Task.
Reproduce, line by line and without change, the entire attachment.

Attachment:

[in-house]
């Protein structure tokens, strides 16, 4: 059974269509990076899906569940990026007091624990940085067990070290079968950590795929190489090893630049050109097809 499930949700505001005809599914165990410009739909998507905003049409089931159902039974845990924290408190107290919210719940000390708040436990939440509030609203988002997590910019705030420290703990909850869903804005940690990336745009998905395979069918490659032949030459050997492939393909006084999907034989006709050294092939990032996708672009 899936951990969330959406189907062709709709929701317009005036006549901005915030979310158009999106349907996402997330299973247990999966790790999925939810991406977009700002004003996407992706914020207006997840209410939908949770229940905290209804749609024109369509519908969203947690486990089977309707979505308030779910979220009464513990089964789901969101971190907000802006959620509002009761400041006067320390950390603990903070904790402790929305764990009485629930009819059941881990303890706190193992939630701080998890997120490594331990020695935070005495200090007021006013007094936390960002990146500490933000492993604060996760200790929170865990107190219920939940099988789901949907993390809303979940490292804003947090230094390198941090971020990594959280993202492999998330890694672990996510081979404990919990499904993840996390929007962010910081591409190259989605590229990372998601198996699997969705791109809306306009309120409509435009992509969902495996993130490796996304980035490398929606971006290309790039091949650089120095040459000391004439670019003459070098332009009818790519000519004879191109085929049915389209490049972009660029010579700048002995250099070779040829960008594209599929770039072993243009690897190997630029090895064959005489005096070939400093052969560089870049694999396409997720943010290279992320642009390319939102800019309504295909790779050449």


[in-house]
């Protein structure tokens, strides 16, 4: 059974269509990076899906569940990026007091624990940085067990070290079968950590795929190489090893630049050109097809 499930949700505001005809599914165990410009739909998507905003049409089931159902039974845990924290408190107290919210719940000390708040436990939440509030609203988002997590910019705030420290703990909850869903804005940690990336745009998905395979069918490659032949030459050997492939393909006084999907034989006709050294092939990032996708672009 899936951990969330959406189907062709709709929701317009005036006549901005915030979310158009999106349907996402997330299973247990999966790790999925939810991406977009700002004003996407992706914020207006997840209410939908949770229940905290209804749609024109369509519908969203947690486990089977309707979505308030779910979220009464513990089964789901969101971190907000802006959620509002009761400041006067320390950390603990903070904790402790929305764990009485629930009819059941881990303890706190193992939630701080998890997120490594331990020695935070005495200090007021006013007094936390960002990146500490933000492993604060996760200790929170865990107190219920939940099988789901949907993390809303979940490292804003947090230094390198941090971020990594959280993202492999998330890694672990996510081979404990919990499904993840996390929007962010910081591409190259989605590229990372998601198996699997969705791109809306306009309120409509435009992509969902495996993130490796996304980035490398929606971006290309790039091949650089120095040459000391004439670019003459070098332009009818790519000519004879191109085929049915389209490049972009660029010579700048002995250099070779040829960008594209599929770039072993243009690897190997630029090895064959005489005096070939400093052969560089870049694999396409997720943010290279992320642009390319939102800019309504295909790779050449």